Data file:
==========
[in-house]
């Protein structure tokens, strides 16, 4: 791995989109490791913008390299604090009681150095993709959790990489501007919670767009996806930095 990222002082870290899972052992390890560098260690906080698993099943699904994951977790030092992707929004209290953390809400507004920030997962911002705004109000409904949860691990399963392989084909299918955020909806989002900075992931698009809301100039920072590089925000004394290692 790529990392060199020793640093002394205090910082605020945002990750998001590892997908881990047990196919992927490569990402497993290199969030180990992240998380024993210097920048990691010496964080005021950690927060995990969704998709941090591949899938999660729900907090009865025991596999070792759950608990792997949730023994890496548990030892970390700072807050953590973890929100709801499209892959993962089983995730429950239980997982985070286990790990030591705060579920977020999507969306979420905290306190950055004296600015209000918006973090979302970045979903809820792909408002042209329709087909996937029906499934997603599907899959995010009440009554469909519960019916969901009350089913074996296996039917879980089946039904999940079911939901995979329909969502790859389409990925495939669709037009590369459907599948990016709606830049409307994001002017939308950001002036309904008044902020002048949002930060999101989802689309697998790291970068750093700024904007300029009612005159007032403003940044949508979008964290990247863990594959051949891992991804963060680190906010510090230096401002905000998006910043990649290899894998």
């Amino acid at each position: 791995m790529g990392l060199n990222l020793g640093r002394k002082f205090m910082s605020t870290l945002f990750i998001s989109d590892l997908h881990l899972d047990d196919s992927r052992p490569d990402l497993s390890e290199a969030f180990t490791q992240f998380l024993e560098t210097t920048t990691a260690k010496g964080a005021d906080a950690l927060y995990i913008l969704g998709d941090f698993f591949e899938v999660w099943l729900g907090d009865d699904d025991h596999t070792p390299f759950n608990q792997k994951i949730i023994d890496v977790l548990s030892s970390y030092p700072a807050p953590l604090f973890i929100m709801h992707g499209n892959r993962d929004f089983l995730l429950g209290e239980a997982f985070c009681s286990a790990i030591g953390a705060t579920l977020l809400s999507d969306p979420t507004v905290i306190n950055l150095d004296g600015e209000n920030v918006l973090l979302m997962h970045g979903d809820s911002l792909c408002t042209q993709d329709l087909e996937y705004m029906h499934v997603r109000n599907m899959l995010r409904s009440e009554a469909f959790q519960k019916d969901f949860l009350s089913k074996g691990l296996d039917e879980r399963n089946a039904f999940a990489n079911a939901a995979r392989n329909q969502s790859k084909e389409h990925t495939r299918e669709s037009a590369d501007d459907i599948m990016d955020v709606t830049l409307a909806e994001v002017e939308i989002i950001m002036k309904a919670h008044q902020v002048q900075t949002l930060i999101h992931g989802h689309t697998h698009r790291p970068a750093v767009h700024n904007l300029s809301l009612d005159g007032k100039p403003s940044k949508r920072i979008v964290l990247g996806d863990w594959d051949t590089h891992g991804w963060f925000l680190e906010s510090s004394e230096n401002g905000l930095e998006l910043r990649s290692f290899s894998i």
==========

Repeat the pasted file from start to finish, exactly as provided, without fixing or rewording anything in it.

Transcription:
[in-house]
């Protein structure tokens, strides 16, 4: 791995989109490791913008390299604090009681150095993709959790990489501007919670767009996806930095 990222002082870290899972052992390890560098260690906080698993099943699904994951977790030092992707929004209290953390809400507004920030997962911002705004109000409904949860691990399963392989084909299918955020909806989002900075992931698009809301100039920072590089925000004394290692 790529990392060199020793640093002394205090910082605020945002990750998001590892997908881990047990196919992927490569990402497993290199969030180990992240998380024993210097920048990691010496964080005021950690927060995990969704998709941090591949899938999660729900907090009865025991596999070792759950608990792997949730023994890496548990030892970390700072807050953590973890929100709801499209892959993962089983995730429950239980997982985070286990790990030591705060579920977020999507969306979420905290306190950055004296600015209000918006973090979302970045979903809820792909408002042209329709087909996937029906499934997603599907899959995010009440009554469909519960019916969901009350089913074996296996039917879980089946039904999940079911939901995979329909969502790859389409990925495939669709037009590369459907599948990016709606830049409307994001002017939308950001002036309904008044902020002048949002930060999101989802689309697998790291970068750093700024904007300029009612005159007032403003940044949508979008964290990247863990594959051949891992991804963060680190906010510090230096401002905000998006910043990649290899894998």
């Amino acid at each position: 791995m790529g990392l060199n990222l020793g640093r002394k002082f205090m910082s605020t870290l945002f990750i998001s989109d590892l997908h881990l899972d047990d196919s992927r052992p490569d990402l497993s390890e290199a969030f180990t490791q992240f998380l024993e560098t210097t920048t990691a260690k010496g964080a005021d906080a950690l927060y995990i913008l969704g998709d941090f698993f591949e899938v999660w099943l729900g907090d009865d699904d025991h596999t070792p390299f759950n608990q792997k994951i949730i023994d890496v977790l548990s030892s970390y030092p700072a807050p953590l604090f973890i929100m709801h992707g499209n892959r993962d929004f089983l995730l429950g209290e239980a997982f985070c009681s286990a790990i030591g953390a705060t579920l977020l809400s999507d969306p979420t507004v905290i306190n950055l150095d004296g600015e209000n920030v918006l973090l979302m997962h970045g979903d809820s911002l792909c408002t042209q993709d329709l087909e996937y705004m029906h499934v997603r109000n599907m899959l995010r409904s009440e009554a469909f959790q519960k019916d969901f949860l009350s089913k074996g691990l296996d039917e879980r399963n089946a039904f999940a990489n079911a939901a995979r392989n329909q969502s790859k084909e389409h990925t495939r299918e669709s037009a590369d501007d459907i599948m990016d955020v709606t830049l409307a909806e994001v002017e939308i989002i950001m002036k309904a919670h008044q902020v002048q900075t949002l930060i999101h992931g989802h689309t697998h698009r790291p970068a750093v767009h700024n904007l300029s809301l009612d005159g007032k100039p403003s940044k949508r920072i979008v964290l990247g996806d863990w594959d051949t590089h891992g991804w963060f925000l680190e906010s510090s004394e230096n401002g905000l930095e998006l910043r990649s290692f290899s894998i």